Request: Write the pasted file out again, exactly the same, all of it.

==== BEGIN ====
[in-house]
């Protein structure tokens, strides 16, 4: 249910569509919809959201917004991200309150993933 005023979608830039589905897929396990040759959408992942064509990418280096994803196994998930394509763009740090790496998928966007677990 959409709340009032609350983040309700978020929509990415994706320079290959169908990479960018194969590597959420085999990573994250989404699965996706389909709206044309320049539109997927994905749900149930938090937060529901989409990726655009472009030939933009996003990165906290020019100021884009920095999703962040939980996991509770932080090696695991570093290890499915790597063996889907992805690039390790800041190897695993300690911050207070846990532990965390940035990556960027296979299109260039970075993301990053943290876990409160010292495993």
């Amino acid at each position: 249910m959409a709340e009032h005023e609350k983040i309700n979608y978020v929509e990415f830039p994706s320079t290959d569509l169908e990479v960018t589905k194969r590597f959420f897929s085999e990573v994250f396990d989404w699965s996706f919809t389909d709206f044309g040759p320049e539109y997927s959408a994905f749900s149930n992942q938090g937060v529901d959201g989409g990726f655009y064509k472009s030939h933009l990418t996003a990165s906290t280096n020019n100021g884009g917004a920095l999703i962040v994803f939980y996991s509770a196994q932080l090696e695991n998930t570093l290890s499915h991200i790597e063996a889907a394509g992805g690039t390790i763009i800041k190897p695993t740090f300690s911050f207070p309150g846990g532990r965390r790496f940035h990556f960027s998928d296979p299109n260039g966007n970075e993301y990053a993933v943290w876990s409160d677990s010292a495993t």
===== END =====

[in-house]
């Protein structure tokens, strides 16, 4: 249910569509919809959201917004991200309150993933 005023979608830039589905897929396990040759959408992942064509990418280096994803196994998930394509763009740090790496998928966007677990 959409709340009032609350983040309700978020929509990415994706320079290959169908990479960018194969590597959420085999990573994250989404699965996706389909709206044309320049539109997927994905749900149930938090937060529901989409990726655009472009030939933009996003990165906290020019100021884009920095999703962040939980996991509770932080090696695991570093290890499915790597063996889907992805690039390790800041190897695993300690911050207070846990532990965390940035990556960027296979299109260039970075993301990053943290876990409160010292495993």
């Amino acid at each position: 249910m959409a709340e009032h005023e609350k983040i309700n979608y978020v929509e990415f830039p994706s320079t290959d569509l169908e990479v960018t589905k194969r590597f959420f897929s085999e990573v994250f396990d989404w699965s996706f919809t389909d709206f044309g040759p320049e539109y997927s959408a994905f749900s149930n992942q938090g937060v529901d959201g989409g990726f655009y064509k472009s030939h933009l990418t996003a990165s906290t280096n020019n100021g884009g917004a920095l999703i962040v994803f939980y996991s509770a196994q932080l090696e695991n998930t570093l290890s499915h991200i790597e063996a889907a394509g992805g690039t390790i763009i800041k190897p695993t740090f300690s911050f207070p309150g846990g532990r965390r790496f940035h990556f960027s998928d296979p299109n260039g966007n970075e993301y990053a993933v943290w876990s409160d677990s010292a495993t």